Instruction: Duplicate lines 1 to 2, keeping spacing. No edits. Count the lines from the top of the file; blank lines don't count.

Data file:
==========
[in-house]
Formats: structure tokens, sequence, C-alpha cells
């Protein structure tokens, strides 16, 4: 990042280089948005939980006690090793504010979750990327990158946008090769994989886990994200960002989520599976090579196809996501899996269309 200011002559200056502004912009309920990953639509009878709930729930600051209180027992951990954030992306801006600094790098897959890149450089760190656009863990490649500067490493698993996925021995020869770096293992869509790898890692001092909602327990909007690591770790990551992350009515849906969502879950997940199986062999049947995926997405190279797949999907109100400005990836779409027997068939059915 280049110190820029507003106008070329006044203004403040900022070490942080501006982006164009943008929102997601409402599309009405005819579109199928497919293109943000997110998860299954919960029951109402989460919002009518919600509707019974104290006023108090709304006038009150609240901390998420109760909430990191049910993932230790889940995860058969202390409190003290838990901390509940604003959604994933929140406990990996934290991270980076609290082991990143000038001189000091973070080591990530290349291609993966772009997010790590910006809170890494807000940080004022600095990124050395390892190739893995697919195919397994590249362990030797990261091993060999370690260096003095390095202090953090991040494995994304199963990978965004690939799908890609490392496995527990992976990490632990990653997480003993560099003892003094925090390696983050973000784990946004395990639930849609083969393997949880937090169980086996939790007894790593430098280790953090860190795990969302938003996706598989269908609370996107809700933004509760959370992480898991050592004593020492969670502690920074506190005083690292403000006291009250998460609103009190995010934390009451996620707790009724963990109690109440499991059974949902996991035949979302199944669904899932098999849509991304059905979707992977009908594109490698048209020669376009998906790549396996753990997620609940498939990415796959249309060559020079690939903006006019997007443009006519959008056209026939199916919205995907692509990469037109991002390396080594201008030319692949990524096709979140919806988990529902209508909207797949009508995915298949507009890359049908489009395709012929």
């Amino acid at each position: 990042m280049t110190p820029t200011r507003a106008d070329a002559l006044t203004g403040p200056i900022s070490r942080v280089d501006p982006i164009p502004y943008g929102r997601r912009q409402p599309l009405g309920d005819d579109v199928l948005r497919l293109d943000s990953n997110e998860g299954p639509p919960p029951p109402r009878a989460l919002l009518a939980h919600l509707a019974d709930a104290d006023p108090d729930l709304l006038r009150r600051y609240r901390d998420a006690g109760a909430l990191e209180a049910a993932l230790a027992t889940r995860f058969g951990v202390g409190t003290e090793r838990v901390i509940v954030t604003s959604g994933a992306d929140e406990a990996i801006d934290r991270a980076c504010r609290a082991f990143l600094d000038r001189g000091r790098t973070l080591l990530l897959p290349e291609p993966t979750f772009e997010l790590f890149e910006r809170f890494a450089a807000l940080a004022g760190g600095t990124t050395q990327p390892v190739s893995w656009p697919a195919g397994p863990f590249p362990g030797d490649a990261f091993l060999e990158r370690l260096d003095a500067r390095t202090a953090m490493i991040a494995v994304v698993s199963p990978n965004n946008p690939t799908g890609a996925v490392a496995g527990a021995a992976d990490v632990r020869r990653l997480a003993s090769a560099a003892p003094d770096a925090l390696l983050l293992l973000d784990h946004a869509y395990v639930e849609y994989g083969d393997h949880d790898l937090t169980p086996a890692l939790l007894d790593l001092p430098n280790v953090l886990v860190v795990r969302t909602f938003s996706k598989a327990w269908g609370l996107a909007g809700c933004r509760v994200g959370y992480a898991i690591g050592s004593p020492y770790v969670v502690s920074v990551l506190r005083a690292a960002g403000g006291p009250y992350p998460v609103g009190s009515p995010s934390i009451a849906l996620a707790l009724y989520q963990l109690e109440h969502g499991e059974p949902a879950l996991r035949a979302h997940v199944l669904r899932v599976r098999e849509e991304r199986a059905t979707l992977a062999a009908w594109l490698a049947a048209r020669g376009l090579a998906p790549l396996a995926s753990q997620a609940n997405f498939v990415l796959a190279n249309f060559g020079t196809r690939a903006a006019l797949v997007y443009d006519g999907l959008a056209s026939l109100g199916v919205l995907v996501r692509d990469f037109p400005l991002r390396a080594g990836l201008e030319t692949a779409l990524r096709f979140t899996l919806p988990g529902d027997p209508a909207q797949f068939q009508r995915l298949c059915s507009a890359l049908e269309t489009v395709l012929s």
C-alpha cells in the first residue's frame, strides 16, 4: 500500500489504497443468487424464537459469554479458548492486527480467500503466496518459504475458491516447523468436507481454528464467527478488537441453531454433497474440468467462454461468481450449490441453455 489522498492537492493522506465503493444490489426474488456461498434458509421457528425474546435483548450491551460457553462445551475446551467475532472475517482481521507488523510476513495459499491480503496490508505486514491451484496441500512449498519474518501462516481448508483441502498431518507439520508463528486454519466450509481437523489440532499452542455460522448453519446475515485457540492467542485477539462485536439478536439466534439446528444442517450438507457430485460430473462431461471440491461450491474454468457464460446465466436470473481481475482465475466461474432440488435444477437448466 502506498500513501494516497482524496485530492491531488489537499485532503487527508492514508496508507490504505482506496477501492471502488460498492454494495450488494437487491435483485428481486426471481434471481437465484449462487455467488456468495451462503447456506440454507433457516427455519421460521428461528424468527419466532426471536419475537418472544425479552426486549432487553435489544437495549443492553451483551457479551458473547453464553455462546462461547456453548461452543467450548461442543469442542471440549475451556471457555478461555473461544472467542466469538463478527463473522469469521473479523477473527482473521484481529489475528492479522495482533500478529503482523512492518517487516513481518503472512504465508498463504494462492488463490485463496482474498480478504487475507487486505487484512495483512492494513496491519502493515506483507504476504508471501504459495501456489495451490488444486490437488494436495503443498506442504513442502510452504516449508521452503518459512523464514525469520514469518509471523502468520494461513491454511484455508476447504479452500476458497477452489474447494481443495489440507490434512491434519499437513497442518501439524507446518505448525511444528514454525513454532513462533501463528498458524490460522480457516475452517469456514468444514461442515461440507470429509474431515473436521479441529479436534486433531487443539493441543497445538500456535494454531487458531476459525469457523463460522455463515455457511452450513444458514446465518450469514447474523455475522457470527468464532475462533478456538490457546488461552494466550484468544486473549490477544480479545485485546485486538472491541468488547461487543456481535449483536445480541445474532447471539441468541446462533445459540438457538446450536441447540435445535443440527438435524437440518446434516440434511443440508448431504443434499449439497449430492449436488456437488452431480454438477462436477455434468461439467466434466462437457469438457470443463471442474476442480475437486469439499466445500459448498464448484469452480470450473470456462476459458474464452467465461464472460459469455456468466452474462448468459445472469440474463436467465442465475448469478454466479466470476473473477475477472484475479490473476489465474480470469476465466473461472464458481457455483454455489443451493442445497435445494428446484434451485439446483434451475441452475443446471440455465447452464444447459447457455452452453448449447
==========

[in-house]
Formats: structure tokens, sequence, C-alpha cells